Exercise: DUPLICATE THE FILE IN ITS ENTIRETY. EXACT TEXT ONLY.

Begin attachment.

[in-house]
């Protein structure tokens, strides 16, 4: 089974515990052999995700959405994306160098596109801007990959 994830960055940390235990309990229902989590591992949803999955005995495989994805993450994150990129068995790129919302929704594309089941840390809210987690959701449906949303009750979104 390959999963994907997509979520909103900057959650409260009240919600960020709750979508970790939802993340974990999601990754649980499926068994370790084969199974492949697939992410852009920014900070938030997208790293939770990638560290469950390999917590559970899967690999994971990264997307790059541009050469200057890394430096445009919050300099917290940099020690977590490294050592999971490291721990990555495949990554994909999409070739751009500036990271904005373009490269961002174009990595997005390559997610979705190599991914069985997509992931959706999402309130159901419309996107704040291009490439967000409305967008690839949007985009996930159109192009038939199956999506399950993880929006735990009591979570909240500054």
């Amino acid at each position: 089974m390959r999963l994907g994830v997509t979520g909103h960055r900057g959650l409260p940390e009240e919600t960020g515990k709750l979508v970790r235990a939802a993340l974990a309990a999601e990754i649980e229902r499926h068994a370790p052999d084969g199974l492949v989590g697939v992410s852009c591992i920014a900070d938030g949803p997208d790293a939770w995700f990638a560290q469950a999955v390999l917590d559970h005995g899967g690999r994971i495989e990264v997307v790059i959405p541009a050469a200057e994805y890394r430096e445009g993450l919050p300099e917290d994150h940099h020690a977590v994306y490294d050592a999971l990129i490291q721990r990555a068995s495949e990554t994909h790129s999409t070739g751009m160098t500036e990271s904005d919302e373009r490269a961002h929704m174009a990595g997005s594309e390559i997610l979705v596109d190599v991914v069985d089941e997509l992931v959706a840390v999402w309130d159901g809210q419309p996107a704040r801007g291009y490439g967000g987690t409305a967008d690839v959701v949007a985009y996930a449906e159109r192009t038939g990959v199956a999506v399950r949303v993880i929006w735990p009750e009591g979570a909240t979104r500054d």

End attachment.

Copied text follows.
[in-house]
């Protein structure tokens, strides 16, 4: 089974515990052999995700959405994306160098596109801007990959 994830960055940390235990309990229902989590591992949803999955005995495989994805993450994150990129068995790129919302929704594309089941840390809210987690959701449906949303009750979104 390959999963994907997509979520909103900057959650409260009240919600960020709750979508970790939802993340974990999601990754649980499926068994370790084969199974492949697939992410852009920014900070938030997208790293939770990638560290469950390999917590559970899967690999994971990264997307790059541009050469200057890394430096445009919050300099917290940099020690977590490294050592999971490291721990990555495949990554994909999409070739751009500036990271904005373009490269961002174009990595997005390559997610979705190599991914069985997509992931959706999402309130159901419309996107704040291009490439967000409305967008690839949007985009996930159109192009038939199956999506399950993880929006735990009591979570909240500054």
């Amino acid at each position: 089974m390959r999963l994907g994830v997509t979520g909103h960055r900057g959650l409260p940390e009240e919600t960020g515990k709750l979508v970790r235990a939802a993340l974990a309990a999601e990754i649980e229902r499926h068994a370790p052999d084969g199974l492949v989590g697939v992410s852009c591992i920014a900070d938030g949803p997208d790293a939770w995700f990638a560290q469950a999955v390999l917590d559970h005995g899967g690999r994971i495989e990264v997307v790059i959405p541009a050469a200057e994805y890394r430096e445009g993450l919050p300099e917290d994150h940099h020690a977590v994306y490294d050592a999971l990129i490291q721990r990555a068995s495949e990554t994909h790129s999409t070739g751009m160098t500036e990271s904005d919302e373009r490269a961002h929704m174009a990595g997005s594309e390559i997610l979705v596109d190599v991914v069985d089941e997509l992931v959706a840390v999402w309130d159901g809210q419309p996107a704040r801007g291009y490439g967000g987690t409305a967008d690839v959701v949007a985009y996930a449906e159109r192009t038939g990959v199956a999506v399950r949303v993880i929006w735990p009750e009591g979570a909240t979104r500054d």